Blood thicker than water for top liver surgeon
Over four days in Beijing last year, Taiwan surgeon Chen Chao-long performed 13 liver transplant operations. Each lasted several hours, and he had to survive on just four hours of sleep a night, sometimes less.
The operations were to save the lives of six critically ill children.
“Surgeries demand hard work,” said Chen, who in 1984 performed Asia’s first liver transplantation. “But when you see a patient once on the verge of death recover thanks to your treatment ... you feel the utmost joy and fulfillment.”
The 68-year-old surgeon is superintendent emeritus at Kaohsiung Chang Gung Memorial Hospital in Taiwan and has been a member of the Chinese Academy of Engineering since 2007.
In November 2001, Chen received an emergency call from Peking University First Hospital in Beijing. Its medics needed assistance with a 12-year-old girl who had congenital hepatic fibrosis and urgently needed a liver transplant.
“The political situation across the Taiwan Straits was not good at the time, and even among our peers there were doubts about exchanges with the mainland,” he recalled. “Also, the airplane tickets for our 14-strong team would cost a fair amount of money.”
Chen and his team were finally able to make the journey to Beijing thanks to the support from Wang Yung-ching, founder of the Chang Gung Medical Foundation and Formosa Plastics Group.
The girl’s operation was a huge success, receiving praise as the largest medical emergency cooperation across the Straits. It marked the start of Chen’s continuous cooperation with mainland counterparts.
In 2002, he and his mainland peers operated on a girl called Dong Guonyu from Shandong province who had been diagnosed with Wilson’s disease, a genetic condition that prevents the body from removing excess copper, putting pressure on the liver.
Dong received part of her mother’s liver during a tough 14-hour operation, which was carried out by 50 surgeons from both sides of the Straits.
Four years later, the patient and her parents visited Chen in Taiwan to express their gratitude. Today, Dong is the mother of a 10-year-old child.
In Chen’s office there is a picture drawn by one of his child patients, Liu Mingrui. It’s of a pair of hands tending to a heart, with the words “In love we become stronger” written above. Liu underwent a liver transplant led by Chen in 2006, when he was nine months old.
“When I was making a speech in 2014 in Shanghai, Liu came all the way to give me the picture. Now he is an excellent student and a runner for his school,” Chen said.
The diameter of the hepatic artery — which provides oxygenated blood to the liver — is as thin as 1.5 to 2 millimeters, making liver transplantations complex and highly risky. However, Chen is famed for his delicate, precise skills and an extraordinary ability to control bleeding.
“Maybe chopsticks give your hands a better flexibility training than knives and forks,” Chen joked.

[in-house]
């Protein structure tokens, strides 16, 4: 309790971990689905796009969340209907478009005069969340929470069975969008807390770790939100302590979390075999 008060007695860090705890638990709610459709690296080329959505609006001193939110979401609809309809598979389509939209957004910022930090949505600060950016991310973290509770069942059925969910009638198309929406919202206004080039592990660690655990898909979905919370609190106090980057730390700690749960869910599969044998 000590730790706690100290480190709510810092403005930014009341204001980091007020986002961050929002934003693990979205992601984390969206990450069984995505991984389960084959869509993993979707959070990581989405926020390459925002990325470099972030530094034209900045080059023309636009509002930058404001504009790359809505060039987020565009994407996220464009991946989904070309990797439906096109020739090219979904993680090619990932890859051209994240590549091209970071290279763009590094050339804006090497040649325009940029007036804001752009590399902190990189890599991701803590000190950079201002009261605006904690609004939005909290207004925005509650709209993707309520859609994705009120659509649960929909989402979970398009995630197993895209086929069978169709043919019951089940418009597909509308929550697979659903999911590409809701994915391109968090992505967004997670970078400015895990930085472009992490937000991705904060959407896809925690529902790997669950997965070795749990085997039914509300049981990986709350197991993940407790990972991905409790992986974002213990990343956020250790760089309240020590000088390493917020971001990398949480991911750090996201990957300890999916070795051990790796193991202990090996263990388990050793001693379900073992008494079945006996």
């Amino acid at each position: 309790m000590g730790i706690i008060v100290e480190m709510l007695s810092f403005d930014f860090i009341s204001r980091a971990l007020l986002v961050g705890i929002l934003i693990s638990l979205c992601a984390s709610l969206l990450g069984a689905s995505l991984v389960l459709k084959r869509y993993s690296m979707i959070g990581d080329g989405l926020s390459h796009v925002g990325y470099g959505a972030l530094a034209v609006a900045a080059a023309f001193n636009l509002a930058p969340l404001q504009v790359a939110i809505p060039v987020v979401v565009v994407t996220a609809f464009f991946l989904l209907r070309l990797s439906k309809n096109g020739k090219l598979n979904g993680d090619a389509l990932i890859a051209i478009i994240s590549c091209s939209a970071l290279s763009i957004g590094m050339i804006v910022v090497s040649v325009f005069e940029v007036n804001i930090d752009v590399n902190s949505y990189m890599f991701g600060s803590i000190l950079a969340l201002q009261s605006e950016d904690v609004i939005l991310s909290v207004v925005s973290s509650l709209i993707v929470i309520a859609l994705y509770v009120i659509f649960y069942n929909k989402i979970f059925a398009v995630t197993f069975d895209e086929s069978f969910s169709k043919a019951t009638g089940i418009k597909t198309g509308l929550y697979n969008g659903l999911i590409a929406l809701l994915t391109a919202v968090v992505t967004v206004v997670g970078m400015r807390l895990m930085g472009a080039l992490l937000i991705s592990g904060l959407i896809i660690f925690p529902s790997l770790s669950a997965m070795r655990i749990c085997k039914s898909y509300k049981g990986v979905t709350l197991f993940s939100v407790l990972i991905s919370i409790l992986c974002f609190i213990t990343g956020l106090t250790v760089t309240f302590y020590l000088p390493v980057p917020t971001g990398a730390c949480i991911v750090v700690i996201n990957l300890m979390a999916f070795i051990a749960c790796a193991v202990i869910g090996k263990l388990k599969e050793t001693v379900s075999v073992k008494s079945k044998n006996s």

After receiving an invitation from Sun Yat-sen University of Medical Sciences, he made his first journey to the mainland in 1995. Since then, he has visited more than 100 times to help with liver transplantations as well as train hospital doctors, including those in remote areas.
“I believe medical science is a discipline of saving lives rather than a property kept to oneself,” Chen said.
In 2006, Chen visited Renji Hospital at Shanghai Jiaotong University’s School of Medicine and showcased a model operation there, which was filmed as a valuable reference. Surgeons at the hospital accomplished 803 successful liver transplant operations last year.
For many mainland doctors, Chen is not only a treasure chest of skills to draw from, but also a bridge for medical exchanges and friendship across the Straits.
“Wang Yung-ching (the late Taiwan tycoon) always told me that as long as we had the capability, we should try our best to help our ancestral home. His idea deeply touched me,” Chen said.
Now on the mainland, Chen is assisting Beijing Tsinghua Changgung Hospital as it upgrades its doctors’ medical skills and builds another liver transplant center.
He has also been helping mainland doctors receive training at Kaohsiung Chang Gung Memorial Hospital, and helping mainland patients receive treatment there.
Chen Zheng, an anesthetist from Hunan Children’s Hospital who is studying at the Taiwan hospital, said Chen Chao-long has been supportive and that he is being treated like he has always been a part of the team.
So far, 24 patients from the mainland have received liver transplants, and over 300 doctors from the mainland and across the world have engaged in advanced studies at the Kaohsiung hospital, according to its superintendent, Wang Chih-chi.
“One doctor’s capability is limited, but passing on one’s medical skills to more might save a life on the other side of the world,” he said.
Although he has reached an age when most people retire, Chen Chaolong still works in the field to a tight schedule: Every Monday and Friday he focuses on outpatient medical care; every Tuesday, Wednesday and Thursday on surgeries; and every weekend on academic exchanges.
In the past two years, he has also traveled to the Inner Mongolia autonomous region and Qinghai province to help establish medical centers and supervise complicated surgical treatments.
“Doctors at Kaohsiung Chang Gung Memorial Hospital have performed over 1,700 liver transplants on patients in critical condition,” Chen Chao-long said. “These heartwarming and powerful stories make me realize the depth and greatness of humanity.”